Gunshot Wound Healed In 15 Seconds: Explosive Tiny Sponges Treat Bleeding From Bullet, Invention Interests Military
After you've gotten shot, a new company wants to shoot you again—with sponges.
The Oregon based startup RevMedx created an applicator called "XStat" that launches mini-sponges into open gunshot wounds, purportedly stopping bleeding in 15 seconds, Popular Science reported.
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RevMedx got the idea from Fix-a-Flat foam for repairing tires. They then "bought some ordinary sponges from a hardware store and cut them into 1-centimeter circles, a size and shape they chose on a whim but later would discover were ideal for filling wounds. Then, they injected the bits of sponge into an animal injury."
The sponges apparently "healed" the unspecified injury on the unspecified animal.
"Our eyes lit up," said former military medic John Steinbaugh, who now works for RevMedx. "We knew we were onto something."
The only problem was that the animal then had kitchen sponges leaking bacteria into its open wound.
To solve this problem, the creators made a sponge from wood pulp and chitosan, a "substance that comes from shrimp shells."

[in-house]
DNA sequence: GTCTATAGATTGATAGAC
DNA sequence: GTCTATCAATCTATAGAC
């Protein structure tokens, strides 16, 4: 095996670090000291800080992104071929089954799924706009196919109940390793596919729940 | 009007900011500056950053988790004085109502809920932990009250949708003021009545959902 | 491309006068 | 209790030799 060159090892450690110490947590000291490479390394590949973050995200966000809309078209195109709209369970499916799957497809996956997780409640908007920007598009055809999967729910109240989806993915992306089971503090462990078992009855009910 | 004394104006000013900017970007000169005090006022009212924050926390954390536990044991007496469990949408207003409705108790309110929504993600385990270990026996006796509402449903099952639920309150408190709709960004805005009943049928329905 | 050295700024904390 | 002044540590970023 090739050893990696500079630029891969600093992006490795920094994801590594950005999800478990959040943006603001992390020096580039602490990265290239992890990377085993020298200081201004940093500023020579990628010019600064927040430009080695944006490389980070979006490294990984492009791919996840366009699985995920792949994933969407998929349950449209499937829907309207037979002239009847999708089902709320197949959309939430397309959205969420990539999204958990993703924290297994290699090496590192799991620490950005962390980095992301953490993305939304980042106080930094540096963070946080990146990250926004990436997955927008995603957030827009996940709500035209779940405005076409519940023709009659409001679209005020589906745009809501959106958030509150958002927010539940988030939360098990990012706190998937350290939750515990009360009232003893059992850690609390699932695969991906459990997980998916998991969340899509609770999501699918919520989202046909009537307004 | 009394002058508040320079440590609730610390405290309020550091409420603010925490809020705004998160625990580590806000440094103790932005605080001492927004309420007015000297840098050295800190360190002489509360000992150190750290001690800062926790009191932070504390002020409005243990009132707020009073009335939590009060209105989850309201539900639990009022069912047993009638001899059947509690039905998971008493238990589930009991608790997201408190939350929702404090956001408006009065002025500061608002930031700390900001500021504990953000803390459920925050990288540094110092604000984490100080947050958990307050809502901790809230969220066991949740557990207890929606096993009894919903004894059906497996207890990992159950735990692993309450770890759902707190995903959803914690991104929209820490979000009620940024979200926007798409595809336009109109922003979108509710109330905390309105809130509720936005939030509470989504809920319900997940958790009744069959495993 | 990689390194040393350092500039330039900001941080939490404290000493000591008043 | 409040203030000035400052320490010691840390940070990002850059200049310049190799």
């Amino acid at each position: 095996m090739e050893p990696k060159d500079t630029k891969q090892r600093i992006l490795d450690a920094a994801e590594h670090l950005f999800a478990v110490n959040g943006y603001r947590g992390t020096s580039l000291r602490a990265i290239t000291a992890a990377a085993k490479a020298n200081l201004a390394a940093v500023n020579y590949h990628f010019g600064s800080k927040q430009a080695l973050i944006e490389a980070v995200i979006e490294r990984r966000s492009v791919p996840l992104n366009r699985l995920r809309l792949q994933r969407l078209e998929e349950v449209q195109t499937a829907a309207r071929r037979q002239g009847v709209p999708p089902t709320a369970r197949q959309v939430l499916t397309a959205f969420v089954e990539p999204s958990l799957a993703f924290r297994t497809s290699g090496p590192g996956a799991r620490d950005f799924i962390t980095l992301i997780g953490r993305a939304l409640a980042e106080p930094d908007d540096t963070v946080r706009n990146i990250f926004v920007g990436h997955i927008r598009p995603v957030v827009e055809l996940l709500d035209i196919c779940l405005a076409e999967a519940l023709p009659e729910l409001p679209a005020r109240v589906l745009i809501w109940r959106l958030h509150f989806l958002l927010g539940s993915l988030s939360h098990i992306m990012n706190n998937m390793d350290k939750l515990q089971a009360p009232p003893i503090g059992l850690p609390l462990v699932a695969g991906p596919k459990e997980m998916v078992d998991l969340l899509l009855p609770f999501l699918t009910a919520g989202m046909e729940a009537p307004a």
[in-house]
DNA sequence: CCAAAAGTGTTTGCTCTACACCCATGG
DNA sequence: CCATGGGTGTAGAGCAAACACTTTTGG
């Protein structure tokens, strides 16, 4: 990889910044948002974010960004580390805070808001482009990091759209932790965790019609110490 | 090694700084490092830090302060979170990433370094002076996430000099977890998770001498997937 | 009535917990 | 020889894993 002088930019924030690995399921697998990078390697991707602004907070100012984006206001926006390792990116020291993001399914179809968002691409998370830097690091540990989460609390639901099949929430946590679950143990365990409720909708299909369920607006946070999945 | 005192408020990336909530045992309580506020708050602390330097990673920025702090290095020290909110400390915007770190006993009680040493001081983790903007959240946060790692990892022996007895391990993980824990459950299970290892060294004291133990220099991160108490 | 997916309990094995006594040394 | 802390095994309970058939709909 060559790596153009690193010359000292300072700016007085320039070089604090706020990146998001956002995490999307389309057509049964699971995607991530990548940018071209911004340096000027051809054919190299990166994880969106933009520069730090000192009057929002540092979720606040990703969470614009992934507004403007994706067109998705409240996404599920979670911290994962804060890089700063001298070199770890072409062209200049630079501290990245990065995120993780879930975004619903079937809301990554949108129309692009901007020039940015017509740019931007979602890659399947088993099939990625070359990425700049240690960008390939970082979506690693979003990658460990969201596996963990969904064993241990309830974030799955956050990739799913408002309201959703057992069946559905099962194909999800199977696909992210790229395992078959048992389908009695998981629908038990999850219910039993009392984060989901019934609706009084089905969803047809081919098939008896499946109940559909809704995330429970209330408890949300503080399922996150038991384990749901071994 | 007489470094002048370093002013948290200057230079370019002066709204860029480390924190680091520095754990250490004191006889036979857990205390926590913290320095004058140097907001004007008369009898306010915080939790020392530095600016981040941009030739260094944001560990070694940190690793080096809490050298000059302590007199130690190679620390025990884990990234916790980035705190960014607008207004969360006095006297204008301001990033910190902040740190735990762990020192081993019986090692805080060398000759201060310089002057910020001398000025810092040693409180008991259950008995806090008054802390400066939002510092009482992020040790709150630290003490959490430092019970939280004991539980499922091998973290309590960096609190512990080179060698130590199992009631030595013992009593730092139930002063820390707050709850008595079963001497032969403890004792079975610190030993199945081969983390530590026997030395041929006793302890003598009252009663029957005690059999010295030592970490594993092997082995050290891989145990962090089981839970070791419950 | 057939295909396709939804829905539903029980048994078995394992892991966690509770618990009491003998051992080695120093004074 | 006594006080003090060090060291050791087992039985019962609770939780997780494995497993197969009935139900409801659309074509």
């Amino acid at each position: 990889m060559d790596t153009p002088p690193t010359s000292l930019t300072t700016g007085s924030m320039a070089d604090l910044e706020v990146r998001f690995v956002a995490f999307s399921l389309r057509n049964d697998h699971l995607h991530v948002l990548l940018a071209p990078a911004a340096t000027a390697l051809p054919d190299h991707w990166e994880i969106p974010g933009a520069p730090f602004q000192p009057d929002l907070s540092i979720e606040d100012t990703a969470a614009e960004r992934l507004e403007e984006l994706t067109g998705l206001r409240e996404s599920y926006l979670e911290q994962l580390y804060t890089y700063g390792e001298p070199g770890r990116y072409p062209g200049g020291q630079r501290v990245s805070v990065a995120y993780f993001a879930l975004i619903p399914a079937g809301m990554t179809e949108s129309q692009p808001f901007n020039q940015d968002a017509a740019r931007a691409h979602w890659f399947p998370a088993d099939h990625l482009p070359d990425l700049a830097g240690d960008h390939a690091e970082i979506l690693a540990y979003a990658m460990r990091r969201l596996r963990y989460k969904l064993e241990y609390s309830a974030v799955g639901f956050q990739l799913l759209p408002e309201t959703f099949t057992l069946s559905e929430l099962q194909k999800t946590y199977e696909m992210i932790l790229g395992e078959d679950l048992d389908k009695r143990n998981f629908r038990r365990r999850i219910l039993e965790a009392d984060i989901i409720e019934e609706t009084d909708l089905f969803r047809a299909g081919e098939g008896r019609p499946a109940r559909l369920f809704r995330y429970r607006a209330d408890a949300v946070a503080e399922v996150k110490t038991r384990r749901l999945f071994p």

They also put big black X's on the mini sponges, aka "radiopaque markers," which are meant to alert medics that the sponges are rotting inside the victim's body when he/she arrives at the hospital.
The current method for treating gunshot wounds on the battlefield is a simple one: gauze. Military medics are carry around big rolls of gauze and shove it into wounds by the pound in order to stop bleeding arteries. The process is apparently extraordinarily painful.
"A medic must pack gauze directly into the wound cavity, sometimes as deep as 5 inches into the body, to stop bleeding from an artery," Live Science said. "It's an agonizing process that doesn't always work--if bleeding hasn't stopped after three minutes of applying direct pressure, the medic must pull out all the gauze and start over again. It's so painful, 'you take the guy's gun away first,' says former U.S. Army Special Operations medic John Steinbaugh."
The U.S. Army gave RevMedx $5 million to finish developing the product. The final prototype is currently being reviewed by the FDA.
RevMedx said that each applicator will cost around $100.
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